Koenigsfeld goes from running to rowing

Junior Hunter Koenigsfeld dropped one college sport and joined another, forging a new path for herself and the Iowa rowing team.

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Koenigsfeld goes from running to rowing

The Iowa varsity 8 crew looks to their supporters on the shore as they row back to the dock at the end of the first session of a women's rowing meet on Lake MacBride on Saturday April 13, 2019.

The Iowa varsity 8 crew looks to their supporters on the shore as they row back to the dock at the end of the first session of a women's rowing meet on Lake MacBride on Saturday April 13, 2019.

Michael Guhin

The Iowa varsity 8 crew looks to their supporters on the shore as they row back to the dock at the end of the first session of a women's rowing meet on Lake MacBride on Saturday April 13, 2019.

Michael Guhin

Michael Guhin

The Iowa varsity 8 crew looks to their supporters on the shore as they row back to the dock at the end of the first session of a women's rowing meet on Lake MacBride on Saturday April 13, 2019.

Sarah Altemeier, Sports Reporter

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The Iowa rowing team’s 1 Varsity 8 boat has demonstrated it’s a force, and Hunter Koenigsfeld has played a key role.

Koenigsfeld wasn’t always a member of the Hawkeye rowing squad, though. The junior ran cross-country and track in high school and originally wanted to continue running in college. She walked on to the Hawkeye cross-country team in 2016.

But the sport didn’t turn out to be her thing.

In February of her freshman year, Koenigsfeld quit the cross-country team. After leaving the program, the Hawkeye didn’t stop being active. She woke up at 5 a.m. every day to either lift or swim.

She knew she wanted to do something else. Just two short months after leaving the cross-country team, she joined Iowa rowing.

The Cedar Rapids native set up a meeting with head coach Andrew Carter. After the meeting concluded, Koenigsfeld left and called right back. She was in.

Rowing gives Koenigsfeld the team aspect of sports that cross-country couldn’t quite give her, she said.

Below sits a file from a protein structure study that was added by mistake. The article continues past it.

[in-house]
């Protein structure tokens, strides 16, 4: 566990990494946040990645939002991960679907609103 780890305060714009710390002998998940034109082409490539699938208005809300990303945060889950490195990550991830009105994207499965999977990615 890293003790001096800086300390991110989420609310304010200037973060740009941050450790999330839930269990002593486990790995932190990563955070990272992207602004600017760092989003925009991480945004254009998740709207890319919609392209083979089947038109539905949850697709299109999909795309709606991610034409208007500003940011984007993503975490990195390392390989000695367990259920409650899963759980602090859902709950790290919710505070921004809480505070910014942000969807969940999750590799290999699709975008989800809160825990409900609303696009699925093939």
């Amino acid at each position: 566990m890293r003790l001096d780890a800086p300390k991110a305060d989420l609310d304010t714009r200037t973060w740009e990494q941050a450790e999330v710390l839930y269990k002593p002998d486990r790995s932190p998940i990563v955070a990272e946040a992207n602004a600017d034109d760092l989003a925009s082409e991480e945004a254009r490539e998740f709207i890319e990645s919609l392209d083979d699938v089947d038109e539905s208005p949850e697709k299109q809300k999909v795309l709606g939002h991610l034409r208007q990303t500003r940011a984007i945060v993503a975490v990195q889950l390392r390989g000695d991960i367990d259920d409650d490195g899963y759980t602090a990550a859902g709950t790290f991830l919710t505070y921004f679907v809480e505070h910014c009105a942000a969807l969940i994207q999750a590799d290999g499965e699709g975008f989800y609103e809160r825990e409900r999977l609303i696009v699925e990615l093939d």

RELATED: Hawkeye rowing records solid finish at Longhorn Invitational

“Cross-country is a very individual sport as far as sports go,” she said. “You do have your team, and your teammates do rack up a certain amount of points throughout the race, but primarily, you are thinking about yourself and how you can do better yourself to then better your team. But with rowing, it’s 100 percent team-oriented. Everything you do has to be exact with the people in front of you and the people behind you. I think something that’s so team-oriented like that, really holds people accountable and makes the really, really difficult times more enjoyable.”

Now, in her second year of rowing, Koenigsfeld has been invited to the U23 national-team training camp for a chance to get a spot on the squad.

When she joined rowing, she jumped right into it. With her success, rowing and school — she majors in nursing — became her life.

“After the adjustment, I focused on just school and just rowing, and it made things a lot more enjoyable,” Koenigsfeld said. “With that, I have worked really hard, and so I’m not particularly astounded or shocked that I got invited just because I was there for every moment of all the work that I put in to get there. But when you think about it from an outside perspective, it does look kind of crazy. Two years ago, I didn’t even know how to row, but it feels like I’ve been doing it for a while. I’m not particularly shocked, but excited is what I can really say I feel about it.”

Before the national camp, though, she and the Hawkeyes will turn their focus as a team to the postseason.

“[The team aspect is] why I ended up liking rowing more than cross-country,” Koenigsfeld said. “It really keeps you accountable and focused, when it’s all together and it works well, it makes that moment even better because you can share it with a lot of people.”